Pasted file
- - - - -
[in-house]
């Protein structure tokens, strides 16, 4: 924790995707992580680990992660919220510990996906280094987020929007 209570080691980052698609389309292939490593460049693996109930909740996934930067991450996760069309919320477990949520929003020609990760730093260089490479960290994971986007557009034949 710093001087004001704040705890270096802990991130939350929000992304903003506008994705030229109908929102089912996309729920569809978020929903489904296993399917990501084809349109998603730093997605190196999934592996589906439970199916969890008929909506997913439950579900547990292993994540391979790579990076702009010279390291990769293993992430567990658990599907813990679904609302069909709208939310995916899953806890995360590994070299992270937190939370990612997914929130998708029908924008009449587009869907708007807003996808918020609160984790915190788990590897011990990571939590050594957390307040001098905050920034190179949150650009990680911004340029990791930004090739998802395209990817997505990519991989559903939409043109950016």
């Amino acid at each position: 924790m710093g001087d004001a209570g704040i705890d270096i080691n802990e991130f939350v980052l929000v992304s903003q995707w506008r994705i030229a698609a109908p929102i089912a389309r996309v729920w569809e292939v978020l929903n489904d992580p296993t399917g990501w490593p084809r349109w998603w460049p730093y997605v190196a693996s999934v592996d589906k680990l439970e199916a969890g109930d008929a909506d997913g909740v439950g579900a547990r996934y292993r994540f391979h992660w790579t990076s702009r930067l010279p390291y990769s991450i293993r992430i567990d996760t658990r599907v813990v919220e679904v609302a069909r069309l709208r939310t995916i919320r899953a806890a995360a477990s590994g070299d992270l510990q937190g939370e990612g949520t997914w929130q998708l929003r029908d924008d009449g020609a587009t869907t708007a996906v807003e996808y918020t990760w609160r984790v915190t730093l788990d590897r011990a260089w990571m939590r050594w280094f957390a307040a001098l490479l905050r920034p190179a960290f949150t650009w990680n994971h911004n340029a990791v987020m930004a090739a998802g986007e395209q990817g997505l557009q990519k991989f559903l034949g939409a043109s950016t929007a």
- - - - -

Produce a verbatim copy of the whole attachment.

[in-house]
């Protein structure tokens, strides 16, 4: 924790995707992580680990992660919220510990996906280094987020929007 209570080691980052698609389309292939490593460049693996109930909740996934930067991450996760069309919320477990949520929003020609990760730093260089490479960290994971986007557009034949 710093001087004001704040705890270096802990991130939350929000992304903003506008994705030229109908929102089912996309729920569809978020929903489904296993399917990501084809349109998603730093997605190196999934592996589906439970199916969890008929909506997913439950579900547990292993994540391979790579990076702009010279390291990769293993992430567990658990599907813990679904609302069909709208939310995916899953806890995360590994070299992270937190939370990612997914929130998708029908924008009449587009869907708007807003996808918020609160984790915190788990590897011990990571939590050594957390307040001098905050920034190179949150650009990680911004340029990791930004090739998802395209990817997505990519991989559903939409043109950016």
């Amino acid at each position: 924790m710093g001087d004001a209570g704040i705890d270096i080691n802990e991130f939350v980052l929000v992304s903003q995707w506008r994705i030229a698609a109908p929102i089912a389309r996309v729920w569809e292939v978020l929903n489904d992580p296993t399917g990501w490593p084809r349109w998603w460049p730093y997605v190196a693996s999934v592996d589906k680990l439970e199916a969890g109930d008929a909506d997913g909740v439950g579900a547990r996934y292993r994540f391979h992660w790579t990076s702009r930067l010279p390291y990769s991450i293993r992430i567990d996760t658990r599907v813990v919220e679904v609302a069909r069309l709208r939310t995916i919320r899953a806890a995360a477990s590994g070299d992270l510990q937190g939370e990612g949520t997914w929130q998708l929003r029908d924008d009449g020609a587009t869907t708007a996906v807003e996808y918020t990760w609160r984790v915190t730093l788990d590897r011990a260089w990571m939590r050594w280094f957390a307040a001098l490479l905050r920034p190179a960290f949150t650009w990680n994971h911004n340029a990791v987020m930004a090739a998802g986007e395209q990817g997505l557009q990519k991989f559903l034949g939409a043109s950016t929007a």